Brothers build a restaurant dynasty

Soon after Ian Hilton breezes into the Gibson on a sunny afternoon, he issues a gentle warning: “It’s going to be next to impossible to get an interview with Eric.” He means his brother, with whom he co-owns this 14th Street speak-easy, the restaurant Marvin next door and four other District nightspots.

That’s because Eric has another gig, one for which he is best known: as half of Thievery Corporation, the Grammy-winning duo that weaves reggae and world music into loungey electronica. And just as the band is a loose collective (guest musicians and vocalists gravitate in and out depending on the album, song and tour), the Hilton brothers involve various family members and business partners in their efforts to build a mini empire of restaurants with the same laid-back vibe as the band’s music.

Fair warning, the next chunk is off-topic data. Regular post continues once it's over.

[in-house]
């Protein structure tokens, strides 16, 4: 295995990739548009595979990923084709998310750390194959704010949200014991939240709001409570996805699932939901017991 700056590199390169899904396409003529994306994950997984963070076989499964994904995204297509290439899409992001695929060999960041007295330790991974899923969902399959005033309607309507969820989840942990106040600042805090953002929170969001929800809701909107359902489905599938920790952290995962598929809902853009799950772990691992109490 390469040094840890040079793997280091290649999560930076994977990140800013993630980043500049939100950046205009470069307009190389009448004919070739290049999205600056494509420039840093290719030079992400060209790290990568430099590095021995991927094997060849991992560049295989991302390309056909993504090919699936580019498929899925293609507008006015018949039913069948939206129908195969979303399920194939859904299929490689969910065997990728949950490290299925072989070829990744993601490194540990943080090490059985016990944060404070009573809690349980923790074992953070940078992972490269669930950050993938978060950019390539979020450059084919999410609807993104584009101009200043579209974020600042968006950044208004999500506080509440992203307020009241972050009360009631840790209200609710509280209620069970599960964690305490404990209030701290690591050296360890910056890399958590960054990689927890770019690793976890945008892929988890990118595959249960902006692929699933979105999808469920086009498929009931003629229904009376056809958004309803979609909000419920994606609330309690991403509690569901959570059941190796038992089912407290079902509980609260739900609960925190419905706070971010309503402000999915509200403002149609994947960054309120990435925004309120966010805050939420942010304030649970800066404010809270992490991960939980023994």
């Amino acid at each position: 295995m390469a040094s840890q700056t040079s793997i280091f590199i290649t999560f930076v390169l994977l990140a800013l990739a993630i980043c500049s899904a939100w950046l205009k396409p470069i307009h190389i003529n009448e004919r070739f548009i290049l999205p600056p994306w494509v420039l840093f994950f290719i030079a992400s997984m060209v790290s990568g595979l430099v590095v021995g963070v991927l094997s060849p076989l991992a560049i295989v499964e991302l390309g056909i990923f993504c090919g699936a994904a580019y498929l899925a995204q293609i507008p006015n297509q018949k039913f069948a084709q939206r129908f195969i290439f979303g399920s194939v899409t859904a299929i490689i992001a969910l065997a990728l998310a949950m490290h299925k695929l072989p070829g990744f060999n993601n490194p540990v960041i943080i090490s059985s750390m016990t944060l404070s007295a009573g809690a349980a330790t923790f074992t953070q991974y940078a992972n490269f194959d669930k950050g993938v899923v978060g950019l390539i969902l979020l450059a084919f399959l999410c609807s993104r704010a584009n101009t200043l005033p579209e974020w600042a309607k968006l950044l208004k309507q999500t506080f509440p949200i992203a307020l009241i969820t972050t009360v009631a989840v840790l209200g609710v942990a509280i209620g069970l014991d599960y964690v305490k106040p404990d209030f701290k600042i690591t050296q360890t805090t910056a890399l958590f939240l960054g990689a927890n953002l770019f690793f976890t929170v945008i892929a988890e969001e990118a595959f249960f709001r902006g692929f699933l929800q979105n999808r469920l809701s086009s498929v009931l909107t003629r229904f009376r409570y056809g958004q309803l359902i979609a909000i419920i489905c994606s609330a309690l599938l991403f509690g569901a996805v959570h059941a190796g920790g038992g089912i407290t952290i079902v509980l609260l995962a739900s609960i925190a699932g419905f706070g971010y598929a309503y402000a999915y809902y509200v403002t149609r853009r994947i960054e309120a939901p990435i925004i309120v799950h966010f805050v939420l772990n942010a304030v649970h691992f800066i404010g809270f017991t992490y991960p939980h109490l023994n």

Eric is the idea guy and Ian the businessman; both have an easygoing manner that belies the fact that they have been busier than ever. They plan to open three restaurants by the end of this year: the Brixton, at the corner of Ninth and U streets Northwest; another in what was formerly Billy Simpson’s House of Seafood and Steaks on Georgia Avenue; and a spot that’s coming along next to Marvin (working name: Blackbird Warehouse). It will make for quite a year, one in which they also have opened Patty Boom Boom, invested in the new U Street Music Hall and advised Eric’s wife, Tien Claudio, and partner Steve Kaufmann on the recently opened Dickson Wine Bar.

The brothers have 200 full-time employees working for their projects, but “it’s not corporate,” says Ian, 38. “We don’t want to corner the market. We’re a family-owned shop.” They don’t advertise, and they don’t pay for PR.

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